Public opinion would change even faster if more people read this report. It is a scathing indictment of a failed and inhumane set of criminal justice and drug policies. $20 billion a year in savings from adopting the suggested reforms is easily quantifiable; the reduction in human suffering by reducing the prison population in half, while equally significant, is not so easily measured.

Permission to Reprint: This content is licensed under a modified Creative Commons Attribution license. Content of a purely educational nature in Drug War Chronicle appear courtesy of DRCNet Foundation, unless otherwise noted.


Anonymous (not verified)

The World's Jailer, The Top Cop, the US locks us up and tries to throw away the keys but the prisons are bursting. It was only a small step for mankind to go from SWAT teams acting like hungry wolves to mass murder in Iraq, oh how good war is for war profiteers.

Fri, 11/23/2007 - 3:09pm Permalink
Anonymous (not verified)

Police Officer Line of Duty Gun Deaths

1905 46
1913 78 (50% of states have state alcohol prohibition)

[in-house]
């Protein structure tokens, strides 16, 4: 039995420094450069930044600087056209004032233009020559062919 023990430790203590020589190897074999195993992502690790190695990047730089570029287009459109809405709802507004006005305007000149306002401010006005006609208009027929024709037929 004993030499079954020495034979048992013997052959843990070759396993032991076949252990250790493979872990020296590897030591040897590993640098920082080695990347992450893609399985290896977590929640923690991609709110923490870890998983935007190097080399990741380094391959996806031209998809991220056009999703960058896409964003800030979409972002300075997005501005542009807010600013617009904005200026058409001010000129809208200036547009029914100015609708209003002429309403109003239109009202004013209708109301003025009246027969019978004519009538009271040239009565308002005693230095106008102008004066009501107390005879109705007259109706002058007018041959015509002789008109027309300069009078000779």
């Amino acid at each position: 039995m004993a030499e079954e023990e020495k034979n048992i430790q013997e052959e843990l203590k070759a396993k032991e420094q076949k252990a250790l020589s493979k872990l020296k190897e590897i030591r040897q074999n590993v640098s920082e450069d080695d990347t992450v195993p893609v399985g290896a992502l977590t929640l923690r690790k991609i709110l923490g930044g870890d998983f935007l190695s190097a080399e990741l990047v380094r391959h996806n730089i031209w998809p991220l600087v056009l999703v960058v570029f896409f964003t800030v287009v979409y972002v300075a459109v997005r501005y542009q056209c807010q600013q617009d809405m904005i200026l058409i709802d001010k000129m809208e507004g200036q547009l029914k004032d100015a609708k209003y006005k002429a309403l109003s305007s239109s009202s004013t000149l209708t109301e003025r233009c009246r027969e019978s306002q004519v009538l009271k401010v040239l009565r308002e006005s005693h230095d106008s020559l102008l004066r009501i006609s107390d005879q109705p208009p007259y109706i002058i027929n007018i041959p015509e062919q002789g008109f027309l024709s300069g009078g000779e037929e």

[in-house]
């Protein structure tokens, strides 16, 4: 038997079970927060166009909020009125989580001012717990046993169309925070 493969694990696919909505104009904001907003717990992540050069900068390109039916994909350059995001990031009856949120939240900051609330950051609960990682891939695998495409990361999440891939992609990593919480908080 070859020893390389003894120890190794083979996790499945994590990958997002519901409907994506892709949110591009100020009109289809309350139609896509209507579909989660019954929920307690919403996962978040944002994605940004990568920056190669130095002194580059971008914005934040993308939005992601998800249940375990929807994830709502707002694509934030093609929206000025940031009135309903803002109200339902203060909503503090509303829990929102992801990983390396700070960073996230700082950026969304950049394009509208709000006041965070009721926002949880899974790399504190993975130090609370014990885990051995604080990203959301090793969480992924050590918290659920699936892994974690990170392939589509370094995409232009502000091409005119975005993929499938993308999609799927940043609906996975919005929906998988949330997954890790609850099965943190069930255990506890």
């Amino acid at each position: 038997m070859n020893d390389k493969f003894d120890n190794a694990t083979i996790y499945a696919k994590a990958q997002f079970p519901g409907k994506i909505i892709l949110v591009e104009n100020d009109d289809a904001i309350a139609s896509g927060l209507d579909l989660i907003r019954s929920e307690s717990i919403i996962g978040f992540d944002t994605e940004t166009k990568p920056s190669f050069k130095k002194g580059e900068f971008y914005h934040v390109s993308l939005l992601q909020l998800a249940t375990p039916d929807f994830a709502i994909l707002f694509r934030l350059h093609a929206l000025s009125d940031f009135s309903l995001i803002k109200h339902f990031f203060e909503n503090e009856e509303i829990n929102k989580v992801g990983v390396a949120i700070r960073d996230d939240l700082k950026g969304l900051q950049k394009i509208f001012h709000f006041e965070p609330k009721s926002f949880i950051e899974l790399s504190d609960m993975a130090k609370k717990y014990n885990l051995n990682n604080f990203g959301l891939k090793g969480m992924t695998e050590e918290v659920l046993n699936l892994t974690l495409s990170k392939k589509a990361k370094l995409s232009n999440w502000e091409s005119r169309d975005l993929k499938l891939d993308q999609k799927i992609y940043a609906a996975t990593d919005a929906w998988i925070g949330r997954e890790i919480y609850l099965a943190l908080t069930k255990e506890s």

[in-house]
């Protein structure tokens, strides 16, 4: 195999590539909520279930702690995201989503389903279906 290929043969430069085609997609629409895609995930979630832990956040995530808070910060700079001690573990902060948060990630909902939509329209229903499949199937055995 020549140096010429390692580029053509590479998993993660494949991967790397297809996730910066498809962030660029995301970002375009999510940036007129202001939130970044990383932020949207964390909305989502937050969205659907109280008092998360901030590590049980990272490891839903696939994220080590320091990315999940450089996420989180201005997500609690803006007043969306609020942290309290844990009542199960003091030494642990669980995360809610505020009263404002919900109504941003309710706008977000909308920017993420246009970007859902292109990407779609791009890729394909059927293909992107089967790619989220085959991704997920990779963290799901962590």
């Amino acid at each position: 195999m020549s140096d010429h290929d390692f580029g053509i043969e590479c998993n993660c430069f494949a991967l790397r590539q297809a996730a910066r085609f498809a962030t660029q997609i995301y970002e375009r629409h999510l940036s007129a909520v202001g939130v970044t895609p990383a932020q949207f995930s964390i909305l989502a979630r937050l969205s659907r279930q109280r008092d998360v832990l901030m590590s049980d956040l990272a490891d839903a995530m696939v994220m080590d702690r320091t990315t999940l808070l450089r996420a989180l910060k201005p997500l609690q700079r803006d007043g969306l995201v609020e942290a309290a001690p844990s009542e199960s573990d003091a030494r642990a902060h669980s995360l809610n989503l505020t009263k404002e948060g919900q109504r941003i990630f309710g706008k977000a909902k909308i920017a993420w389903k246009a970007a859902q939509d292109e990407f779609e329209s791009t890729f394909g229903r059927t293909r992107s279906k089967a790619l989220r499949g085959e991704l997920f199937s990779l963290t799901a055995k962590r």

1919 152 (Prohibition enacted)
1920 142 (Prohibition imposed)
1930 172 (highest year)
1933 147 (Prohibition ended)
1934 131
1935 115
1936 86
1937 73
1938 87
1939 59
1940 51
1941 62
1942 46
1943 40
1944 40
1945 51

Prohibition gets more cops killed.

Fri, 11/23/2007 - 4:20pm Permalink
Anonymous (not verified)

Rehabilitate not incarcerate because it does no good.Start with the rescheduling of marijuana as it does have medicinal uses and has for thousands of years.Keep the violent offenders.But don't keep warehouse addict who ned help not prison.I am a former addict and inmate,so I talk from experience.Wake up America,the violent people is who we should focus on because they are dangerous and will kill some time most likely.

Fri, 11/23/2007 - 6:42pm Permalink
Anonymous (not verified)

Too bad the mainstream media doesn't care.

I searched "unlocking america" in Google and found no major news site published a story on it yet.

Why is that?

Our movement needs to stop looking directly to the government for change and start looking indirectly via the mainstream media.

If the majority of voters don't know about this (or any important facet of our cause), how far will letters, petitions, etc. to Congress take us?

The government doesn't care, because not enough voters care.

The media is looking for stories. Doesn't this report qualify?